Recovery storage groups were first introduced in Exchange Server 2003. At the time, the idea behind them was that you could restore Exchange database into the recovery storage group, and then use ExMerge to merge the data from the recovery storage group into the production database. In Service Pack 1, Microsoft improve the process so that you no longer have to use ExMerge.
If you’ve looked through the Exchange Management Console in Exchange Server 2007, it might at first appear that the recovery storage group feature is gone. However, Exchange Server 2007 not only still offers this feature, recovery storage groups have been improved over the Exchange 2003 implementation. In this article series, I will walk you through the process of using recovery storage groups in Exchange Server 2007.
By far the biggest improvement to the recovery storage group feature is the fact that you can restore data from a different server. Suppose for instance that you had in Exchange Server that suffered a catastrophic failure, and that you had a backup of the stores, but not a full system state backup. In Exchange 2003, you could rebuild the server from scratch, and there were even some techniques that you could use to get the data back, but the recovery process tended to be a bit tricky. In Exchange 2007 though, you could rebuild the server and then use recovery storage groups to restore the mailbox data even though from Exchange Server’s point of view the data came from a different server.
Before I move on, I need to tell you that there were are some restrictions that you need to be aware of. First off, the server on which the data originated must have belonged to the same Active Directory forest as the server that you’re using to recover the data.
Another restriction that you need to be aware of is that you can only use recovery storage groups to recover mailbox data. You can not use a recovery storage group to recover public folder data.
Finally, even though Exchange Server 2007 allows you to create up to 50 different stores per server, you are limited to creating one recovery storage group. However, you can restore multiple databases to the recovery storage group, so long as those databases all originally belonged to a common storage group (because databases within a storage group share a common set of transaction logs).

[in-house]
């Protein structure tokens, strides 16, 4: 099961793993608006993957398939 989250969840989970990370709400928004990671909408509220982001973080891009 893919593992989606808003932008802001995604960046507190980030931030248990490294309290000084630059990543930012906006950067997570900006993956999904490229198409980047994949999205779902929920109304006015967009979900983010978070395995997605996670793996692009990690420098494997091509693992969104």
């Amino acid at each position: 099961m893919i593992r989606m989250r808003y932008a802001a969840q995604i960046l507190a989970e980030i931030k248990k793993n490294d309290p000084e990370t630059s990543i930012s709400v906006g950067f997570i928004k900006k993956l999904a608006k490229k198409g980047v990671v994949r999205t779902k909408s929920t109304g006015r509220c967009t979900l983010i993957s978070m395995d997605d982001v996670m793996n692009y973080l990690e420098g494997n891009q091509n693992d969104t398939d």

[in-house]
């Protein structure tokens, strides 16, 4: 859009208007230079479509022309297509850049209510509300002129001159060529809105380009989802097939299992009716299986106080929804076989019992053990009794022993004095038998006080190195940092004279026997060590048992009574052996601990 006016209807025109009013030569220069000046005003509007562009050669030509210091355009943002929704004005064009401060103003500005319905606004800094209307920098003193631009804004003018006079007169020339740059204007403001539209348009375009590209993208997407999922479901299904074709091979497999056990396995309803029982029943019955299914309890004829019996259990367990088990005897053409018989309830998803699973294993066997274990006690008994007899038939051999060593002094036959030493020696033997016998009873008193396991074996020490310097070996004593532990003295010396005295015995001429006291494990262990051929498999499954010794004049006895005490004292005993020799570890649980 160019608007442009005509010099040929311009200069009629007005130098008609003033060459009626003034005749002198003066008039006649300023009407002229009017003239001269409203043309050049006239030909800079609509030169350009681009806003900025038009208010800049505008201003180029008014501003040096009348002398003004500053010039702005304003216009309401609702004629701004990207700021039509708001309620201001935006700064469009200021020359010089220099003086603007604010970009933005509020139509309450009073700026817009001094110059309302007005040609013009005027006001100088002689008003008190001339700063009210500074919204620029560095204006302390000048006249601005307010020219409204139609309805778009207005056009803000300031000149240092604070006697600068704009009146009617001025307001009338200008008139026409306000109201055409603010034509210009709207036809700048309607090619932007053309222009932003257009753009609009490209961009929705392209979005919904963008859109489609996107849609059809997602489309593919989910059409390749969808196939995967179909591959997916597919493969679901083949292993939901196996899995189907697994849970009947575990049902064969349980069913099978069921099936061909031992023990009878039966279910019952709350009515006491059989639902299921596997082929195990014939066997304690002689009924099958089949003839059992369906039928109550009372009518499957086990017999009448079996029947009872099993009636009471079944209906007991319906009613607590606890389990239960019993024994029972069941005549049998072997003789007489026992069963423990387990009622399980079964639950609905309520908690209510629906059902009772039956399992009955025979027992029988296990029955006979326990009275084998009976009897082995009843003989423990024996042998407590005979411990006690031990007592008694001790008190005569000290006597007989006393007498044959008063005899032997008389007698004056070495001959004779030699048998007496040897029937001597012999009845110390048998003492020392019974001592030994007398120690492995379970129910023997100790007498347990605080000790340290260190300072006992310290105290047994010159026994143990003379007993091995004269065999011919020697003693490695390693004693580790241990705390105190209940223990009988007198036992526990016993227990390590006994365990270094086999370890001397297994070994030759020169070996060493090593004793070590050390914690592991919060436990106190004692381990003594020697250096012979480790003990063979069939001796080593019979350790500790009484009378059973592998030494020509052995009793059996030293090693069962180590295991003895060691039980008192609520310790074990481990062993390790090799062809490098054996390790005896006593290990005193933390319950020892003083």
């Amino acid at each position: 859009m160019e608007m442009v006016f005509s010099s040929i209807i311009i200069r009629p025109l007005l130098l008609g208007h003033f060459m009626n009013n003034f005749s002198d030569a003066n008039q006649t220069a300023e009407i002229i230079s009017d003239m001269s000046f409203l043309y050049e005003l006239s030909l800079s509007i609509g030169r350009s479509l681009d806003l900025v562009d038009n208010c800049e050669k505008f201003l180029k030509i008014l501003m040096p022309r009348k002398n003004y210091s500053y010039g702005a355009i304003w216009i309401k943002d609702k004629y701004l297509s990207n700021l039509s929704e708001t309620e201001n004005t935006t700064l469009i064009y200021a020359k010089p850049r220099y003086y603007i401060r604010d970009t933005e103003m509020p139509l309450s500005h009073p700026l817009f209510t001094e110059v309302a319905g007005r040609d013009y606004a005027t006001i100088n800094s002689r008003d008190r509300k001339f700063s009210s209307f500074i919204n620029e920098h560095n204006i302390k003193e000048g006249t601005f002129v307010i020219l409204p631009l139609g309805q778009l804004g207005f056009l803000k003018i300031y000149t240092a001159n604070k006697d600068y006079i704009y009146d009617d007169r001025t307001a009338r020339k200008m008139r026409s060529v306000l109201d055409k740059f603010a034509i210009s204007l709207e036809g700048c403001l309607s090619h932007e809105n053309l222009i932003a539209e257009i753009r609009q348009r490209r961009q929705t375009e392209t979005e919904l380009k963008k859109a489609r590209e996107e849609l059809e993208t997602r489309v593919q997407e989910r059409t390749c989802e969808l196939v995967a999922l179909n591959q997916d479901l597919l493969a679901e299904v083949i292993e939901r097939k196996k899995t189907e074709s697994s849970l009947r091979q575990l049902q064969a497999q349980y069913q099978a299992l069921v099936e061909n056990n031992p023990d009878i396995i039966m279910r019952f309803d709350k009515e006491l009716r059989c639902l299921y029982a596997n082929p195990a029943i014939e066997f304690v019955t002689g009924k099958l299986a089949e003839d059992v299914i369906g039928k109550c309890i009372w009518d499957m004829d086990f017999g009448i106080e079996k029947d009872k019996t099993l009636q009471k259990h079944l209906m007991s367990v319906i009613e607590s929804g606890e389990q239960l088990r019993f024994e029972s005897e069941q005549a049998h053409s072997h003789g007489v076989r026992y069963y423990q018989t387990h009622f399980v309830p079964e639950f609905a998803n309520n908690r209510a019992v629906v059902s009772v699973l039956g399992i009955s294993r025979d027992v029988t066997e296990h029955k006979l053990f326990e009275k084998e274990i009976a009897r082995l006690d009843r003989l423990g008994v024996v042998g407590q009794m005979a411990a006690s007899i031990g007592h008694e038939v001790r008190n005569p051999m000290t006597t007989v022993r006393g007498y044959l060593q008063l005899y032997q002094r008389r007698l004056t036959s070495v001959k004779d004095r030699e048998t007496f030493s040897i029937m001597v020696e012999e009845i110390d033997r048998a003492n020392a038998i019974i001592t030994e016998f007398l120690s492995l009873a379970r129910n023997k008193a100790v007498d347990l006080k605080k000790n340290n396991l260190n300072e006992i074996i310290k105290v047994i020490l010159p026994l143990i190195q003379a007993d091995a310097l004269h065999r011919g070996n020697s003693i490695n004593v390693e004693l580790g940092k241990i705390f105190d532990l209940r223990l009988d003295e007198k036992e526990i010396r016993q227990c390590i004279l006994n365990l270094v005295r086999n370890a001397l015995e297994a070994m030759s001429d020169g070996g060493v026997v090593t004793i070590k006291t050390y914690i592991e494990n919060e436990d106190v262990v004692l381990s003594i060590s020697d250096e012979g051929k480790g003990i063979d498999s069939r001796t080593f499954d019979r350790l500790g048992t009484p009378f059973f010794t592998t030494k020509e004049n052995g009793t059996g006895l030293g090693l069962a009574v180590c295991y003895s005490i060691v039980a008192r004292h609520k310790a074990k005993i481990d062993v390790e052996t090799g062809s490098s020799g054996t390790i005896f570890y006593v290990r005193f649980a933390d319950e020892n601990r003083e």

Creating a Recovery Storage Group
To create a recovery storage group, open the Exchange Management Console, and then select the Toolbox container. Now, double-click on the Database Recovery Management option. When you do, Exchange will launch the Microsoft Exchange Troubleshooting Assistant.
This wizard’s initial screen prompts you to enter a name for the activity that you are performing. You can call the activity anything that you want. You must also verify the name of the Exchange Server that the activity is being performed on, and provide the name of a domain controller. In this particular case, the name of the Exchange Server that you provide should be the server that you want to create the recovery storage group on.
Click Next, and you’ll be taken to a screen that asks you to select the task that you want to perform. Choose the option to create a recovery storage group. You will now be taken to a screen that asks you which storage group you want to link to the recovery storage group. Keep in mind that only databases from the link storage group can be mounted into the recovery storage group.
Click Next, and you’ll be taken to a screen that asks you to provide a name for the recovery storage group. The default name is simply Recovery Storage Group, and that should be sufficient for most situations. Now, click the Create the Recovery Storage Group link, and the recovery storage group will be created.
Open NTBACKUP, and then select the Restore and Manage Media tab. Now, expand of the media containing the backup that you want to restore, choose your target storage group, and click the Start Restore button.
If you take a look at Figure A, you will notice that the restore operation is set to restore the database to its original location, and that there is no way to change this option. However, this does not mean that the current production database will be overwritten by the restored database. There are two reasons for this. First, we have not configured Exchange to allow the database to be overwritten. Second, the production database is still mounted. Because of these factors, the backup will be restored to the recovery storage group.
You must select the database that you want to restore, and click the Start Restore button.
Upon clicking the Start Restore button, you will see the screen that is shown in Figure B. This screen prompts you to verify the name of the server to which the database will be restored, and to specify a temporary location for log files and patch files. After doing so, verify that the Last Restore Set check box is selected, and that the Mail Database After Restore check box is not selected. Click OK and the restoration process will begin.
You must specify a temporary location for log files and patch files.
In this article, I’ve shown you how to create a recovery storage group, and how to restore a database to it. In Part Two, I will continue the discussion by showing you how to Mount the database, and how to begin recovering data.
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